Porto researchers develop marine hydrogels for medical use
The RISE Associated Laboratory – Health Research Network and the Faculty of Medicine of the University of Porto (FMUP) are participating in a new European project that aims to develop and produce marine hydrogels for use in healthcare while strengthening innovation networks between scientists in the Atlantic region and promoting the blue economy.
Coordinated by the University of Bordeaux (Institute of Oncology) in France, the BOTS (Blue Organoids for Treatment Selection) project will involve scientists from four countries: France, Spain, Ireland, and Portugal.
BOTS was funded by the INTERREG program to the tune of 2.5 million euros. The budget of FMUP is about 450.000 Euro and the total budget is 3,4 million Euro (including the INTERREG and the funding of the institutions involved in the project).
The main objective is to “develop hydrogels from marine biopolymers (from fish, crustaceans and algae) for 3D tumor cell culture. The marine hydrogels will be chemically modified to support the growth of human cells and provide the physical properties needed for bioprinting.”
The research team, which includes experts in marine biology, chemistry, medicine, biophysics, and 3D culture, will focus on creating hydrogels that can be used in clinical drug trials using automated 3D printing technology.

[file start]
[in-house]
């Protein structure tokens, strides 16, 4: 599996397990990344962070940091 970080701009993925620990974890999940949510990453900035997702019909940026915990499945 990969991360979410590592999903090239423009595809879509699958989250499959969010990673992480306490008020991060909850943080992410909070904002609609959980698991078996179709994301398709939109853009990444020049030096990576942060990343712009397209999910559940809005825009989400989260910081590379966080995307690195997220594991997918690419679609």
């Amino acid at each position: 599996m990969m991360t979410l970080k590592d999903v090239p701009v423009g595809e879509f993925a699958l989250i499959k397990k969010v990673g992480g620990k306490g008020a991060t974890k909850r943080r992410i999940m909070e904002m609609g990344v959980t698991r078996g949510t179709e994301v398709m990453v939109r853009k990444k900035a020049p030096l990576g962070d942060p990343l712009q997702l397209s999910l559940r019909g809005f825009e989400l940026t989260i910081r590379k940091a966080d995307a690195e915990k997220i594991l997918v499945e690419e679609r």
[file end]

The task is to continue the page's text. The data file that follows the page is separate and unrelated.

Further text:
“The 3D culture market is worth more than one billion euros per year, which represents an enormous potential for job creation in the Atlantic area,” say the researchers, who also indicate the goal of creating two SMEs (small and medium-sized enterprises) to produce hydrogels, provide diagnostic services and test drugs for personalized medicine.
In addition to the RISE Associated Laboratory and the Faculty of Medicine of the University of Porto (FMUP), the project has a partnership with the University of Pau and the Pays de l’Adour (The Institute of Analytical Sciences and Physico-Chemistry for Environment and Materials), in France, as well as the Center for Cooperative Research in Biosciences, in Spain, and the Royal College of Surgeons, in Ireland.
The principal researchers are Fernando Schmitt (CINTESIS@RISE/FMUP), Alberto Freitas (CINTESIS@RISE/FMUP), Leonor David (FMUP), and Irene Gullo (FMUP).